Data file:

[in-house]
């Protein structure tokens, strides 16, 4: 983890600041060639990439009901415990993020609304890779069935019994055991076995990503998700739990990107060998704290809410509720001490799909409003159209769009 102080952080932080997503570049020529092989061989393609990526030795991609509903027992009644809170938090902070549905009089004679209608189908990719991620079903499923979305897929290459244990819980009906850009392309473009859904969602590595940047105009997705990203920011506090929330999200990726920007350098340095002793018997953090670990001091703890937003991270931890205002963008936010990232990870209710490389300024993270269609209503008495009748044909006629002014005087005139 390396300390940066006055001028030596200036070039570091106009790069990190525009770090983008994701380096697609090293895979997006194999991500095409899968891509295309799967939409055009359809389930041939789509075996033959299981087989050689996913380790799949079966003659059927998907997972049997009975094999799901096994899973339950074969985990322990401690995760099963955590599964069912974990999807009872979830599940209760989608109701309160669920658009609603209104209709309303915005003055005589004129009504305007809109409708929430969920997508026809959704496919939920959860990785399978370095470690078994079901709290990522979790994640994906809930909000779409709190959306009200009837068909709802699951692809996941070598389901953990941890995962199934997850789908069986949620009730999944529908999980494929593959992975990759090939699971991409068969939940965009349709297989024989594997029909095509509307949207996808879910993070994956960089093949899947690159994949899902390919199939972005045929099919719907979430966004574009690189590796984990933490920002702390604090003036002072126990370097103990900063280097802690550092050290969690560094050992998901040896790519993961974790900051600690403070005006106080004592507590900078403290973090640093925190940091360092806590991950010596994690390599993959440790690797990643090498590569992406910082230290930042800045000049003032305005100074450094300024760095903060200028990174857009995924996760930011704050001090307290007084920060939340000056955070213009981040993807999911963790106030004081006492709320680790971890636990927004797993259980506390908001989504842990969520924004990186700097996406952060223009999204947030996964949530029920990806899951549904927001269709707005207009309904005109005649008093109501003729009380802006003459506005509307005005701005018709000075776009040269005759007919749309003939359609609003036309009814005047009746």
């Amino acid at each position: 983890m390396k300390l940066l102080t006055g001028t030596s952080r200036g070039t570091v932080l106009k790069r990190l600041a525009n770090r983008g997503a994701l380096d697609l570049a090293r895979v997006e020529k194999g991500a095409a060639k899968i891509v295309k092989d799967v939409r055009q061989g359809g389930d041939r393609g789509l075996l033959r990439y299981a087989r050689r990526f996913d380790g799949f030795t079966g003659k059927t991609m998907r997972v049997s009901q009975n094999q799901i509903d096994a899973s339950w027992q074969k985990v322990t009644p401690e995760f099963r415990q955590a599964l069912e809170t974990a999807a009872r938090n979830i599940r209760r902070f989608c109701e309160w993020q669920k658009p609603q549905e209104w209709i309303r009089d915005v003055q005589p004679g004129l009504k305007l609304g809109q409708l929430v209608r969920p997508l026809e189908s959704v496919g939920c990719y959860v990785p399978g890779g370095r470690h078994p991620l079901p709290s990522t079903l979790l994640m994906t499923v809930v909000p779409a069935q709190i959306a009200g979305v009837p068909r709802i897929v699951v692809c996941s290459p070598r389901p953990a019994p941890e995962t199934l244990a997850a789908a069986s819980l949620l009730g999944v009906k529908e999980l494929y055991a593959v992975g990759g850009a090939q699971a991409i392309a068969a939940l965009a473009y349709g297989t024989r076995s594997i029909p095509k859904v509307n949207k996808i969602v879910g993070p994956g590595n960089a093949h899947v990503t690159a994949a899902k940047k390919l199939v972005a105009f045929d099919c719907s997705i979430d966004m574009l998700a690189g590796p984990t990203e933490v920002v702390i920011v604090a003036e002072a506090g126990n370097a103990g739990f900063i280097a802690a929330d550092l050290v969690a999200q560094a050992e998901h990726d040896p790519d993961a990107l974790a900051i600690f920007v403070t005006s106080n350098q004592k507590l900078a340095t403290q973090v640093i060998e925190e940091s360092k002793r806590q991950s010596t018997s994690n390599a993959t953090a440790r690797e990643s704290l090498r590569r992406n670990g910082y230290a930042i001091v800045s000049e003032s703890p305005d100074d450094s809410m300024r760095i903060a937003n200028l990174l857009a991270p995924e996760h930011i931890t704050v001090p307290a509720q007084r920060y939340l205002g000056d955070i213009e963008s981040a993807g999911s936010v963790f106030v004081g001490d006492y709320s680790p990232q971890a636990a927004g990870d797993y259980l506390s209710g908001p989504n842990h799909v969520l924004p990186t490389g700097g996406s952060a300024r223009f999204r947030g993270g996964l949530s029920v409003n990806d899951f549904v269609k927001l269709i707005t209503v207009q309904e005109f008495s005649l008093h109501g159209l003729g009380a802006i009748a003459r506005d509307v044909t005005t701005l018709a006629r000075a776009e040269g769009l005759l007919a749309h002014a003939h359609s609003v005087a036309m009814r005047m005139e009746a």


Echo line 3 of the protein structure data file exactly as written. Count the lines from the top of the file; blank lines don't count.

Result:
């Amino acid at each position: 983890m390396k300390l940066l102080t006055g001028t030596s952080r200036g070039t570091v932080l106009k790069r990190l600041a525009n770090r983008g997503a994701l380096d697609l570049a090293r895979v997006e020529k194999g991500a095409a060639k899968i891509v295309k092989d799967v939409r055009q061989g359809g389930d041939r393609g789509l075996l033959r990439y299981a087989r050689r990526f996913d380790g799949f030795t079966g003659k059927t991609m998907r997972v049997s009901q009975n094999q799901i509903d096994a899973s339950w027992q074969k985990v322990t009644p401690e995760f099963r415990q955590a599964l069912e809170t974990a999807a009872r938090n979830i599940r209760r902070f989608c109701e309160w993020q669920k658009p609603q549905e209104w209709i309303r009089d915005v003055q005589p004679g004129l009504k305007l609304g809109q409708l929430v209608r969920p997508l026809e189908s959704v496919g939920c990719y959860v990785p399978g890779g370095r470690h078994p991620l079901p709290s990522t079903l979790l994640m994906t499923v809930v909000p779409a069935q709190i959306a009200g979305v009837p068909r709802i897929v699951v692809c996941s290459p070598r389901p953990a019994p941890e995962t199934l244990a997850a789908a069986s819980l949620l009730g999944v009906k529908e999980l494929y055991a593959v992975g990759g850009a090939q699971a991409i392309a068969a939940l965009a473009y349709g297989t024989r076995s594997i029909p095509k859904v509307n949207k996808i969602v879910g993070p994956g590595n960089a093949h899947v990503t690159a994949a899902k940047k390919l199939v972005a105009f045929d099919c719907s997705i979430d966004m574009l998700a690189g590796p984990t990203e933490v920002v702390i920011v604090a003036e002072a506090g126990n370097a103990g739990f900063i280097a802690a929330d550092l050290v969690a999200q560094a050992e998901h990726d040896p790519d993961a990107l974790a900051i600690f920007v403070t005006s106080n350098q004592k507590l900078a340095t403290q973090v640093i060998e925190e940091s360092k002793r806590q991950s010596t018997s994690n390599a993959t953090a440790r690797e990643s704290l090498r590569r992406n670990g910082y230290a930042i001091v800045s000049e003032s703890p305005d100074d450094s809410m300024r760095i903060a937003n200028l990174l857009a991270p995924e996760h930011i931890t704050v001090p307290a509720q007084r920060y939340l205002g000056d955070i213009e963008s981040a993807g999911s936010v963790f106030v004081g001490d006492y709320s680790p990232q971890a636990a927004g990870d797993y259980l506390s209710g908001p989504n842990h799909v969520l924004p990186t490389g700097g996406s952060a300024r223009f999204r947030g993270g996964l949530s029920v409003n990806d899951f549904v269609k927001l269709i707005t209503v207009q309904e005109f008495s005649l008093h109501g159209l003729g009380a802006i009748a003459r506005d509307v044909t005005t701005l018709a006629r000075a776009e040269g769009l005759l007919a749309h002014a003939h359609s609003v005087a036309m009814r005047m005139e009746a």